I love “Any Time At All,” but it is not the most obvious choice for a Beatles cover. With such a huge body of great songs, was it hard to decide which Beatles song to record? Why did that one stick out for you?
My song writing partner Jim Vallance recommended it. I wanted to do a Beatles song, but they are so popular it’s impossible to do them. They never sound as good as the originals unless you’re Joe Cocker. [ed. note: This interview happened days before Cocker died. Adams spoke more about his great respect for the singer here: http://www.bbc.co.uk/programmes/p02fsx9l]
Do you find it easier or harder to record another songwriter’s work?
[I was] constantly daunted by the original recordings. The test was, if it sounded like me and not the original, then it would make it. Sometimes for example, if you try and do a Dylan song, you end up sounding like him. It wasn’t easy.
You did include one of your own songs (two on the extended version). Why was it important for you to get your own songwriting voice in there, too?
It was suggested by the record company, as cover songs don’t usually get played on the radio.
Was it difficult to decide which songs would be bonus tracks? I love “Many Rivers to Cross” and “Help Me Make It Through the Night.”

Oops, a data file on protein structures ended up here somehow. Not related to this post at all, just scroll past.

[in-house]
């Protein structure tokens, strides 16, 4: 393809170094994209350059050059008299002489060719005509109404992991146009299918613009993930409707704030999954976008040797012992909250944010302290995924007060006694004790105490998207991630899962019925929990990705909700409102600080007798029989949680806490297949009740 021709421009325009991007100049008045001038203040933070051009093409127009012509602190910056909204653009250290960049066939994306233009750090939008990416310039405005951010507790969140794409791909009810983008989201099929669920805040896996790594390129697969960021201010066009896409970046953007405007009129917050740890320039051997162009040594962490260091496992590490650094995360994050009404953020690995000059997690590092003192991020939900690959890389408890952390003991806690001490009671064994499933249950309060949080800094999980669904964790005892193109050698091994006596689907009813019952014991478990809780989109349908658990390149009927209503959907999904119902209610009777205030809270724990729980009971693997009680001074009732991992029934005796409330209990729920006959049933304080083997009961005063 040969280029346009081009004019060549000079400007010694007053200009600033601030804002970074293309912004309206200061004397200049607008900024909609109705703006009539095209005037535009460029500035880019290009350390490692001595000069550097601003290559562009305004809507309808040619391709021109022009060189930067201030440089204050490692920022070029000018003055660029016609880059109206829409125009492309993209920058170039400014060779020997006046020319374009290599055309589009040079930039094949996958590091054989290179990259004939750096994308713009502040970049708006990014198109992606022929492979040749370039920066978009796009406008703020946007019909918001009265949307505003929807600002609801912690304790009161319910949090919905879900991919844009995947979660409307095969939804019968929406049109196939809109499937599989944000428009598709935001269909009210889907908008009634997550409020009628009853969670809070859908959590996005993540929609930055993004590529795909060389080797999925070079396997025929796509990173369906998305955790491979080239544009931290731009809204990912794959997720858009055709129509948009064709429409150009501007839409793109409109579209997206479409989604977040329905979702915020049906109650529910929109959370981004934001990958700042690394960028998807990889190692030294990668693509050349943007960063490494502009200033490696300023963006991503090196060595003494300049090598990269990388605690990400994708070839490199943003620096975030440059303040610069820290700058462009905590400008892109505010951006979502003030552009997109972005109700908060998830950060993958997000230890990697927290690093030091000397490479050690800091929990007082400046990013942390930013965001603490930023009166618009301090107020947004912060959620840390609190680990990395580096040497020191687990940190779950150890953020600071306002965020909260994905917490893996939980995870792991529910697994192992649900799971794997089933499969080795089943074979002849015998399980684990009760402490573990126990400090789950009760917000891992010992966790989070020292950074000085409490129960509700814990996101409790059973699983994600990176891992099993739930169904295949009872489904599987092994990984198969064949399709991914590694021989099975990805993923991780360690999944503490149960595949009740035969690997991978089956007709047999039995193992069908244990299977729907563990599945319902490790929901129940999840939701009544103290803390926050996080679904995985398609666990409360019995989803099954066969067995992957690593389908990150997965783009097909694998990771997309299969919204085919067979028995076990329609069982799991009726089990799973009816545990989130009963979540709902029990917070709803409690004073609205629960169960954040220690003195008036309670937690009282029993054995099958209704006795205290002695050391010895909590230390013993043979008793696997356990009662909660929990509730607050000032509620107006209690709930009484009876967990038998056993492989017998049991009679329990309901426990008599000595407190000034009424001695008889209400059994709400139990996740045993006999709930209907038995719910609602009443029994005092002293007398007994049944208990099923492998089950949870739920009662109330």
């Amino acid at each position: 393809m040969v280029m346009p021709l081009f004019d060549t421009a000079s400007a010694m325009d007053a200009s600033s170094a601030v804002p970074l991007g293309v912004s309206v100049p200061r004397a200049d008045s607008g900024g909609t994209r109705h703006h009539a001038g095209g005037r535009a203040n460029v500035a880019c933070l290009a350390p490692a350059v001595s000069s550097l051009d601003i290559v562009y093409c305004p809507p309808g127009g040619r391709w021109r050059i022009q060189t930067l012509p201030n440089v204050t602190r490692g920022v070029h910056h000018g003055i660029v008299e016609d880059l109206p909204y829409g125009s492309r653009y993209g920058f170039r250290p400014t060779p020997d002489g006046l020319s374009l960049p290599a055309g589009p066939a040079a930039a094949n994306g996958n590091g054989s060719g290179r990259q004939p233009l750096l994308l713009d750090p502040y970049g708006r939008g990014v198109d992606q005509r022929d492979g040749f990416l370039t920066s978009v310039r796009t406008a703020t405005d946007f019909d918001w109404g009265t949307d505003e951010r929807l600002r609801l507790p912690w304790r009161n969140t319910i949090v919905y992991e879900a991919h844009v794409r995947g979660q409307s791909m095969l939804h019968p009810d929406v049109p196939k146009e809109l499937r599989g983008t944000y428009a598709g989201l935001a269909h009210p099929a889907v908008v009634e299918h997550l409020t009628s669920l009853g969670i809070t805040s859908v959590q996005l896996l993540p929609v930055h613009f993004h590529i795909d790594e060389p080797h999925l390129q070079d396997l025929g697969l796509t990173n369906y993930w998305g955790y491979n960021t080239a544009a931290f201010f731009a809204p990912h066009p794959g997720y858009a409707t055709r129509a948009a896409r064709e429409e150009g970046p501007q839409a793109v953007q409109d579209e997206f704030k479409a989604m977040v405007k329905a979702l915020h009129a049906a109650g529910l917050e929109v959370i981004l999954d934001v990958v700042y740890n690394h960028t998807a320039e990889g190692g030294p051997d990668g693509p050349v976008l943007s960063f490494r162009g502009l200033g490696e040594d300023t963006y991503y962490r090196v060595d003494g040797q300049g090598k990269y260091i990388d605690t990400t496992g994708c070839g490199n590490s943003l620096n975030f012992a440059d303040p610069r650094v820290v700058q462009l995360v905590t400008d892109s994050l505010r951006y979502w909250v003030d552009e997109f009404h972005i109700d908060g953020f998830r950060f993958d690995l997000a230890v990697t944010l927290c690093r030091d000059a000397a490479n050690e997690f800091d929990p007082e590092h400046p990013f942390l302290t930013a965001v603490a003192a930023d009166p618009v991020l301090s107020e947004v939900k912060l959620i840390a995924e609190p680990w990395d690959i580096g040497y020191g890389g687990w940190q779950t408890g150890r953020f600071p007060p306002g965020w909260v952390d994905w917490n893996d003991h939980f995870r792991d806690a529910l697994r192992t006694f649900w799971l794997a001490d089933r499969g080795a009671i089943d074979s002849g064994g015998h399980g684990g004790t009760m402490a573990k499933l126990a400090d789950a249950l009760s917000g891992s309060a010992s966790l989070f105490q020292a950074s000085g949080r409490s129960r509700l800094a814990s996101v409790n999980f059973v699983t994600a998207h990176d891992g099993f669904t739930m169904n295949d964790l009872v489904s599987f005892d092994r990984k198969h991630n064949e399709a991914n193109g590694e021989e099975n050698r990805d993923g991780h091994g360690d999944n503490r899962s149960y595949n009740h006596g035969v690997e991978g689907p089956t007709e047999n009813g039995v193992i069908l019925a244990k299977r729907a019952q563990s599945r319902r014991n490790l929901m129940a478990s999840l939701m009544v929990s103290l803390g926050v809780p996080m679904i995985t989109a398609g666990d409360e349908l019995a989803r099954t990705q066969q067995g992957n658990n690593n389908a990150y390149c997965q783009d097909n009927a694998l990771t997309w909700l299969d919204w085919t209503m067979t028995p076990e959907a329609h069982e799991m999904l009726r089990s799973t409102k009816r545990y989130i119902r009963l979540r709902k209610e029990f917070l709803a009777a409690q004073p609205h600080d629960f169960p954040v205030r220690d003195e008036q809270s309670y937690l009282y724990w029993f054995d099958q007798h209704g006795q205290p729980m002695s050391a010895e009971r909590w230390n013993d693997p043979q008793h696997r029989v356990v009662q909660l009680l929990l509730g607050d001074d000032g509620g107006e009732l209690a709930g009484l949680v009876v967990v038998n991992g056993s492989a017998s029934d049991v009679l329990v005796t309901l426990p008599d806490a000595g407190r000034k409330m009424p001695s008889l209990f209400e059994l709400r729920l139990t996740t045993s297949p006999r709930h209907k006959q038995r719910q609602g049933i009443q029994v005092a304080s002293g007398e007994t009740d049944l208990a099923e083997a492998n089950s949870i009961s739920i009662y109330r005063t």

If I’d had my way, there wouldn’t have been a smaller package. I wanted them all to come out on one record. The regular record doesn’t give the full picture.
What are some songs you didn’t do that you’d like to try down the line?
The list is long, but if I did it again, I’d do something completely different.
After years of recording for major labels, your last couple of albums have been on your own label (through Verve). How is working more independently different and better?
Actually I’m signed on a licensing deal to Polydor/Universal in the UK, so it’s not completely independent.
You’re also celebrating the 30th anniversary of Reckless with the release of a special anniversary edition and Canadian tour, I believe. Will you be bringing that anniversary tour into the US?
I’d love to!
For the last several years, you’ve been doing the Bare Bones tours with just you, your guitar and Gary on piano. Do you prefer the smaller, more intimate, acoustic shows or do you miss having your whole band back you up in concert?
That’s just me wanting to play all the time. I love singing and I go kind of nuts if I don’t do it. So we do ten shows a month on tour.
What do you think of the current state of the music business? The label system you came up in is obviously broken, with all the piracy, low streaming rates, etc. But young acts do have many more outlets to get things out there.